Federal Jurisdiction versus State Jurisdiction

Federal crimes and state crimes are completely separate jurisdictions. Federal crimes are investigated by federal law enforcement agencies and are prosecuted by the United States Attorney. The cases are heard by federal judges, appointed by under Article III of the Constitution. State court criminal cases are usually investigated by local or statewide police agencies and are prosecuted by the state attorney’s office (known in some areas as the district attorney.) The cases are heard by the state court judge who may be an elected position or appointed by the governor.

The vast majority of criminal cases are prosecuted in state court because most cases do not have a basis for federal jurisdiction. State court includes the most common violent street crimes as for example rape, murder, sexual assault, and armed robberies. State court also includes property offenses such as thefts, car thefts, burglaries, and shop lifting. Economic and white collar crimes such as state tax fraud, check kiting, consumer fraud can be prosecuted in state court.

If you or a loved one is facing federal or Florida state charges, please call Miami attorney Ken Swartz at the Swartz Law Firm to schedule an initial consultation.

Federal crimes require federal jurisdiction

For a crime to be prosecuted in federal court there must be a basis for federal jurisdiction. The federal jurisdiction may be expressly stated in the statute itself, or it may be stated by Congress when the law is enacted. Many federal criminal statutes fall under the Interstate Commerce Clause of the constitution, which gives Congress the power to regulate any activity that effects interstate commerce and authorizes Congress to pass civil and criminal laws regulating interstate activity. Congress’ power to regulate includes the channels of commerce such as waterways, airspace, telecommunication networks and the boundaries with foreign countries. It can also includes the instrumentalities of commerce and the people and things that move in commerce - automobiles, planes, boats, goods being shipped, telephone lines – things that cross state lines. Finally, Congress can regulate conduct that affects interstate commerce even though the conduct is purely intrastate. These jurisdictional grounds were recently outlined by the Eleventh Circuit court of appeals in the 2002 case United States v. Ballinger, which found that federal jurisdiction included prosecution of a church arson because the defendant’s activity of traveling state-to-state was activity in interstate commerce, making it subject to Congressional regulation.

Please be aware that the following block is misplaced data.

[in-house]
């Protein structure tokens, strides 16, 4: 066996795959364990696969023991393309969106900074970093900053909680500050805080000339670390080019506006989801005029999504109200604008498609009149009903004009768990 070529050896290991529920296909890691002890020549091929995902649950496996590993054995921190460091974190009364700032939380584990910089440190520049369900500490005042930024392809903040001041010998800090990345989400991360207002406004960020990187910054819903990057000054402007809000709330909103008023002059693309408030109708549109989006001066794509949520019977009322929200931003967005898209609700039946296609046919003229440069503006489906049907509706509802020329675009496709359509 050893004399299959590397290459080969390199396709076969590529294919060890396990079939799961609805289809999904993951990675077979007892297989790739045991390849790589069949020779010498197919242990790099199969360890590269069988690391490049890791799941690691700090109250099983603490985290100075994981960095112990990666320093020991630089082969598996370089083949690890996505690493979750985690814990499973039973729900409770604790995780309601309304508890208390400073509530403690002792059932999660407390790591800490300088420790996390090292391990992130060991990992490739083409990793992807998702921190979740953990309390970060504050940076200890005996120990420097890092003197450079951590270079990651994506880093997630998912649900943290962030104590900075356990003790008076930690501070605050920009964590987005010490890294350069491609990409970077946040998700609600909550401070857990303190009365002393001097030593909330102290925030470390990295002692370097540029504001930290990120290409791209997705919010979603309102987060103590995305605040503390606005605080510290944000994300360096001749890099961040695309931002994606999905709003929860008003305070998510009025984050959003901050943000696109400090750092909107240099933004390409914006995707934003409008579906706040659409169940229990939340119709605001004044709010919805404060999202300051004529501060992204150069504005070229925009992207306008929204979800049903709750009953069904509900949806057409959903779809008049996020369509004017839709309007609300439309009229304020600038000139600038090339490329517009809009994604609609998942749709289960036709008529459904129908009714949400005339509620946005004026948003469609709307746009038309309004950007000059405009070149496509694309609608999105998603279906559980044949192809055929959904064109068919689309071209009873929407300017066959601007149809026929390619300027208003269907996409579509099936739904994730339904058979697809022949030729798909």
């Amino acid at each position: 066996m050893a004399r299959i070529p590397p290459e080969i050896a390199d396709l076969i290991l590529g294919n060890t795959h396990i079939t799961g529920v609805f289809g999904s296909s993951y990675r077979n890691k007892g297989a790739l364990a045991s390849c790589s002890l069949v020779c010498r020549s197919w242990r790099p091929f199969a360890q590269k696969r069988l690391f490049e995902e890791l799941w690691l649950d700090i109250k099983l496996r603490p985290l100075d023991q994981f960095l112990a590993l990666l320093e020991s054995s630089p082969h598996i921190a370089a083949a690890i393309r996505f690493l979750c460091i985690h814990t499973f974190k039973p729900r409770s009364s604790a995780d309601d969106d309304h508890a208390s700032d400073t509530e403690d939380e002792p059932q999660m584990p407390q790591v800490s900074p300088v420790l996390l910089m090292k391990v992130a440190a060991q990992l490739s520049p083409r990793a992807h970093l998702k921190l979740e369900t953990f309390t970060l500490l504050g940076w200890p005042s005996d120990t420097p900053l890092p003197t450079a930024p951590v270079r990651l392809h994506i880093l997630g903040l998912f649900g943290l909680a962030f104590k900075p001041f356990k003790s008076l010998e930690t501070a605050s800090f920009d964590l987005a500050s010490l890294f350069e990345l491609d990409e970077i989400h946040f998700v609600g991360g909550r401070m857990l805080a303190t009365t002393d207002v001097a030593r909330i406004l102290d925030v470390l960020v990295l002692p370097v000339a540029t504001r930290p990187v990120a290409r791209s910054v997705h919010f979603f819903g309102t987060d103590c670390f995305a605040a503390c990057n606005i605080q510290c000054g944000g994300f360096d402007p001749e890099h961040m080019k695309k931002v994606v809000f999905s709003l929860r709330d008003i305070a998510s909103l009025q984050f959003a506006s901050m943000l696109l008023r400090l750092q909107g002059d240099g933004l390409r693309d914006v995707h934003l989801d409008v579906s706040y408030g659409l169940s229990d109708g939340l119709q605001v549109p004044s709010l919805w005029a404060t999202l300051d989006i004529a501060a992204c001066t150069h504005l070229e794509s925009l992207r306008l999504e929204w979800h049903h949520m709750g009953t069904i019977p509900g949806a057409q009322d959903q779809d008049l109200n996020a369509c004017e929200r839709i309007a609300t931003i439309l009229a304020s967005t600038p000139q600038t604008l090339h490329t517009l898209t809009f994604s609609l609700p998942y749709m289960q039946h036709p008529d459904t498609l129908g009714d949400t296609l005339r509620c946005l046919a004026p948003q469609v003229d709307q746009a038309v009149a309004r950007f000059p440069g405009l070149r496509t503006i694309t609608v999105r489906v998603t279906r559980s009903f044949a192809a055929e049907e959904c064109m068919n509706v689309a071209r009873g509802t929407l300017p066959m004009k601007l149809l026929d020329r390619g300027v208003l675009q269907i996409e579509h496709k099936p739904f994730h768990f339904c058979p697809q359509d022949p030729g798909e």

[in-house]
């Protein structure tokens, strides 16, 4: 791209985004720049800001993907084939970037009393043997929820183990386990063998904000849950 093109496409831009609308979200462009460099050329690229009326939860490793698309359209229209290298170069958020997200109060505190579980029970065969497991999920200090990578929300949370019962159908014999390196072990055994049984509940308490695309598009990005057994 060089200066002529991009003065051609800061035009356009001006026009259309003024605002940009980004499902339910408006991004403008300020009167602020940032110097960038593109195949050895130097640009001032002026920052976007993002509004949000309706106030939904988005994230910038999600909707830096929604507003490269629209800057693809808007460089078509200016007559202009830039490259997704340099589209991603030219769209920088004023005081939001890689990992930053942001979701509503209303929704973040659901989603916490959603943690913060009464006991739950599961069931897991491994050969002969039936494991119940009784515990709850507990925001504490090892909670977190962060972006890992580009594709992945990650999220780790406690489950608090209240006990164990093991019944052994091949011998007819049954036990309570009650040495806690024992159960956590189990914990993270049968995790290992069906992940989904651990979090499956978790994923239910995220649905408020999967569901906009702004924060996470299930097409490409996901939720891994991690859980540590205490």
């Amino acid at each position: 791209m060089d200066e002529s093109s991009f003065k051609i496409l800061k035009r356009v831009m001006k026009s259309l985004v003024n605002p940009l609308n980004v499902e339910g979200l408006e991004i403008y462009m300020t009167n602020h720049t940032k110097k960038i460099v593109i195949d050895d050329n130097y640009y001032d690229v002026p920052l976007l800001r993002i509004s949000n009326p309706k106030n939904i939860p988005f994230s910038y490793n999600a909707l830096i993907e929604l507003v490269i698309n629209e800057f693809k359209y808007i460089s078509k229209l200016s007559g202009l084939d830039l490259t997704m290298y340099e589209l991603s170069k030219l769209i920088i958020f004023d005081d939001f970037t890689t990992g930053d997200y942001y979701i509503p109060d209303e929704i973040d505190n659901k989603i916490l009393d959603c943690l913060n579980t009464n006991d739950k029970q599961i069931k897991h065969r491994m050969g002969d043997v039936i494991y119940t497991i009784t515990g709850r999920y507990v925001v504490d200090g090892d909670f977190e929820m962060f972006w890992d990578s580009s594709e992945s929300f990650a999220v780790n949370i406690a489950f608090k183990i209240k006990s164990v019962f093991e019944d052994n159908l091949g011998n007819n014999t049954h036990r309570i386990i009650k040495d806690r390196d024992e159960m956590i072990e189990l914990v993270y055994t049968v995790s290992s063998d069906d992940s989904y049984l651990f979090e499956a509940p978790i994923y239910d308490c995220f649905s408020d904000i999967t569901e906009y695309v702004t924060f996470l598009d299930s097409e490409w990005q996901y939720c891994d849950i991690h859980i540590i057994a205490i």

Minimal nexus with interstate commerce

Federal crimes prosecuted under the jurisdiction of affecting commerce do not have to show much nexus to interstate commerce. For example a convicted felon may be prosecuted for possessing a gun merely by proving the firearm was made in another state and crossed state lines. The prosecution does not have to prove how or when it happened. Merely showing the firearm is found in a state other than the state where it was made will be sufficient. In a child pornography prosecution of U.S. v. Maxwell, federal jurisdiction was found where the only interstate commerce nexus was proof that the disk containing the images had been transported in interstate commerce prior to the time the images were copied on to the disk.

Many federal crimes involve a federal funds or federal agencies. Theft of federal property, income tax fraud, printing counterfeit currency and false statement to a federal agency are a few examples. Mortgage fraud could have federal jurisdiction because false statements are made to a financial institution that is insured by the federal government.

White collar crimes are most often prosecuted in federal court. Federal white collar crimes are often committed when false statements are made through the mail or false statements cause money to be transferred by wire. This can be the basis of the federal wire fraud or mail fraud statutes. Drug offenses may be prosecuted in state court or federal court. Federal jurisdiction covers drugs imported from outside the country as well as drug distribution that takes place within one state.

Federal and state offenses are both serious that require the highest quality legal representation. Ken Swartz is a Miami criminal defense lawyer who is a Florida Board Certified expert in criminal trial law with many years of experience in representing persons charged with these types of offenses.

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